During my pregnancy I also worked closely with my team through shared decision-making to create a comprehensive plan of my wishes during labour. One of the things which worried me most during labour was handing over my diabetes care to the hospital team. I worked closely with my team to create a clear plan on when and how I would be able to continue to manage my diabetes myself and when the medical team would take over or support me. Once in hospital and with the start of my induction however I quickly realised that the team at the hospital were not aware of the plan I had made. I was left to manage my diabetes by myself during my induction and throughout my emergency c-section. I felt all our planning had been ignored and was worthless. This didn’t help my trust with the health professionals or feeling like I had a voice during giving birth which is something that now worries me for any future pregnancies.

After giving birth: a lack of diabetes care and support

One of the more difficult times of managing my diabetes during my pregnancy journal was after I had given birth. There was little support once I had given birth. This may have been because I gave birth at the beginning of the COVID-19 pandemic. I’ve written about that in a BMJ Opinion piece, Emma Doble: The long-term effects of Covid-19 for new parents.
During my postnatal period, diabetes naturally took a back seat, but there had been no planning on how I would manage my diabetes as my body adjusted. This meant I had many hypos which was very difficult during my first few weeks as a new mum. Postnatal care and support has also been identified as a research priority by the JLA priority and I would like to see postnatal care being treated in the same way as preconception support by having a clear pathway of care, specific support and guidance for new mums adjusting and more regular contact for this challenging period.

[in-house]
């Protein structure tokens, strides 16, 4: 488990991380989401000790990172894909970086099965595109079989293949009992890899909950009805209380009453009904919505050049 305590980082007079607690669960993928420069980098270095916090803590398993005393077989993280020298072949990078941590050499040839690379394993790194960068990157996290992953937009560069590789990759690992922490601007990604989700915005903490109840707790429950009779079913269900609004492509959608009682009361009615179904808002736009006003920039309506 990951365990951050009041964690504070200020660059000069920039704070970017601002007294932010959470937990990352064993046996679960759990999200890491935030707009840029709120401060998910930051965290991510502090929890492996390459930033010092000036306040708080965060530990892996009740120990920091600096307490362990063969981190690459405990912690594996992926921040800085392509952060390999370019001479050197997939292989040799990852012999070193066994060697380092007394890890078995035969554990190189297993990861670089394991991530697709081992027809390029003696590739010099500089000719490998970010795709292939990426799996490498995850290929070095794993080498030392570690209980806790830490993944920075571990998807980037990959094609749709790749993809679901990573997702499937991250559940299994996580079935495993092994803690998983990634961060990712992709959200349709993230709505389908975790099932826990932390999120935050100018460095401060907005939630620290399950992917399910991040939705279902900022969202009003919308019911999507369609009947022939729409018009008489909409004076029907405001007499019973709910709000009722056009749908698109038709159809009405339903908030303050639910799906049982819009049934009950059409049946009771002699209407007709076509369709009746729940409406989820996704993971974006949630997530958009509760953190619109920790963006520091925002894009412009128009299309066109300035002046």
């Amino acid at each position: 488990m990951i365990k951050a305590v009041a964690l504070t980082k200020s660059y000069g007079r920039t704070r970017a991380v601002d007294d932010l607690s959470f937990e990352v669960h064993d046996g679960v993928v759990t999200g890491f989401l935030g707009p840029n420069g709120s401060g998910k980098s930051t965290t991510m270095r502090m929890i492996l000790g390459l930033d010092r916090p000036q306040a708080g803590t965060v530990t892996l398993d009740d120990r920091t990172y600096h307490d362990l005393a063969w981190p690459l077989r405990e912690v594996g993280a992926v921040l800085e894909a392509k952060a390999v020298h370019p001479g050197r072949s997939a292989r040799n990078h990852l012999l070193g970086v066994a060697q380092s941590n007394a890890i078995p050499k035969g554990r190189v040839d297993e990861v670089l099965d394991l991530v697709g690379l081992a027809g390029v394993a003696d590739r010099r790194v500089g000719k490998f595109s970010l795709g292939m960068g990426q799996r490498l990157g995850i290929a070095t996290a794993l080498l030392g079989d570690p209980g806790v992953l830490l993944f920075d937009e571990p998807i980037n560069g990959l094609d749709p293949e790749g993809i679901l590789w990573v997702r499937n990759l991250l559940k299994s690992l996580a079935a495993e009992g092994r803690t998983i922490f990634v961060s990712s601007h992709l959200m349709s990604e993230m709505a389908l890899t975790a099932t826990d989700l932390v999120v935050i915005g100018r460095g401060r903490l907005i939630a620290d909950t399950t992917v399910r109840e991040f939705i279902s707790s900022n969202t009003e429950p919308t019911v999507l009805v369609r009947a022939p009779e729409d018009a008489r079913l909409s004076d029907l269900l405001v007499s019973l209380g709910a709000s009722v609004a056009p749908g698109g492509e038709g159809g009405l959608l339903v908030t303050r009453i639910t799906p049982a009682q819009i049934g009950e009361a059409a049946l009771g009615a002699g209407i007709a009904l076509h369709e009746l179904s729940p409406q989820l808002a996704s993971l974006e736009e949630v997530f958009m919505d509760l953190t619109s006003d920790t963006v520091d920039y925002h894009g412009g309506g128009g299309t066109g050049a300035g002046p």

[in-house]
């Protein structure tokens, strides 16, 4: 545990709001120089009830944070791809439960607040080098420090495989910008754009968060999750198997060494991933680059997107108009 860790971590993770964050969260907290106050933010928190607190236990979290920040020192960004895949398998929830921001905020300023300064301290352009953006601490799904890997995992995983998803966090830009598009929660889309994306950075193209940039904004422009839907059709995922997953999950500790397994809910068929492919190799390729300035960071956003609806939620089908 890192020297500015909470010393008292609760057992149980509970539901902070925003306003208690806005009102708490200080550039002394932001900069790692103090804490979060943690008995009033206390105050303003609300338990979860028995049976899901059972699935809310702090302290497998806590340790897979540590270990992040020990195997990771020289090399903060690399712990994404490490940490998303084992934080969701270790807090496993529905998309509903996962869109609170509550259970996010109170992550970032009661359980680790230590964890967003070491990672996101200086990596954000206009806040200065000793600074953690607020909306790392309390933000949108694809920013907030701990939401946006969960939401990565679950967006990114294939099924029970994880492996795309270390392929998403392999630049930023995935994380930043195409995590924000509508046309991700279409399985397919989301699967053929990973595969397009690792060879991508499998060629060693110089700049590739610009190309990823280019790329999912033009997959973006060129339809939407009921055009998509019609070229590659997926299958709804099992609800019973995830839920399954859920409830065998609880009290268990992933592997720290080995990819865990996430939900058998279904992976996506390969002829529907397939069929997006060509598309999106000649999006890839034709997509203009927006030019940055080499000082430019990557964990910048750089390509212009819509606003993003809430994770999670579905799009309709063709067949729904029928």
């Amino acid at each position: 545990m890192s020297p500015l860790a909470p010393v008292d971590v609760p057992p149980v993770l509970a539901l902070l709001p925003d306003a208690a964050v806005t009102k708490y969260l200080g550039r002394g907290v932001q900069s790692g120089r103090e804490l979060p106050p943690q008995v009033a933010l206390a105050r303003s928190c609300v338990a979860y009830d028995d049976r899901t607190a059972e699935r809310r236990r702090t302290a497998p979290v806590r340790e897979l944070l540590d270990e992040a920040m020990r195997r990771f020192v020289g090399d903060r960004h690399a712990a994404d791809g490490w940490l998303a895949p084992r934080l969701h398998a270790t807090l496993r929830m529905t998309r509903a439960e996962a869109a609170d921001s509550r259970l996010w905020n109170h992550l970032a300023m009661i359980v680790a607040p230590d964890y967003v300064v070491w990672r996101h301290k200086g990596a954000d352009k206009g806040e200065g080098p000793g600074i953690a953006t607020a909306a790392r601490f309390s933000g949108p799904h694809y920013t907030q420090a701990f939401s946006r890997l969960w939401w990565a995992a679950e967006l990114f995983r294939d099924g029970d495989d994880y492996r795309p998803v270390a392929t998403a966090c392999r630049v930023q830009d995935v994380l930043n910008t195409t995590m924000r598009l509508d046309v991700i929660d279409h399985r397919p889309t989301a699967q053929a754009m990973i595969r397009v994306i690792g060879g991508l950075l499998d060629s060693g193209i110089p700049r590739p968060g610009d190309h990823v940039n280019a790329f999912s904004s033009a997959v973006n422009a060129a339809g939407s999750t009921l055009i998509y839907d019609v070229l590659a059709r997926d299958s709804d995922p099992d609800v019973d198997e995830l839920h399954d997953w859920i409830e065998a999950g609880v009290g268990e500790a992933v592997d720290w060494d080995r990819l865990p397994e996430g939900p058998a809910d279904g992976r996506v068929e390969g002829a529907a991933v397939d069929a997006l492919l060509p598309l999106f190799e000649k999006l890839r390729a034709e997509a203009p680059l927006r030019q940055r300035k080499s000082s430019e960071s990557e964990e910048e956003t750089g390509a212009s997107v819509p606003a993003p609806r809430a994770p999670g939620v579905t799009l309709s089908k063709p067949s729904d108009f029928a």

In general, research on pregnancy and diabetes has focused on the managing of blood sugar levels during pregnancy and the complications or harms. These are very important and have supported expectant mums’ access to technology which can make pregnancy a much more enjoyable and achievable experience. However, much more work needs to be done to support women’s preferences and choices through ongoing shared decision-making and access to postnatal support.

What I want health professionals to know

  • It is important to provide open communication channels with people with diabetes who are also pregnant
  • Ensure you are able to share insulin pump and CGM results remotely and plan regular times to discuss these
  • Take time to discuss all of the available options for labour and record the woman’s preferences
  • Supporting a woman after labour is vital to ensure her diabetes is not forgotten. Plan time to discuss postnatal diabetes management

Questions to ask your midwife and diabetes team

  • What technology is available for me when I fall pregnant and how will I be supported to use these during my pregnancy?
  • What are my options for labour including induction and c-section? What are the pros and cons of these?
  • How will my diabetes be managed during labour? Am I able to keep my pump/CGM on to manage my diabetes myself during labour?
  • What support will I get after giving birth to manage my diabetes?

Emma Doble has nothing to disclose.

*Featured Image: ‘Power of Inclusion’ is by Shanali Perera, a contemporary artist, educator, activist, retired Rheumatologist, living with Vasculitis. She works across the intersections of art, health, medical education and patient support:

**Of her work Roller Coaster, in which she uses insulin bottles on glass, Jen Jacobs says “Living with diabetes is like riding a rollercoaster. There are physical highs and lows (blood sugar and insulin), and emotional highs and lows.”  Jen uses diabetes supplies to tell her stories. You can see Jen’s work and read more at

References (pdf)

Balancing diabetes and pregnancy: the keys are shared decision-making and technology by Emma Doble

is licensed under a Creative Commons Attribution-NoDerivatives 4.0 International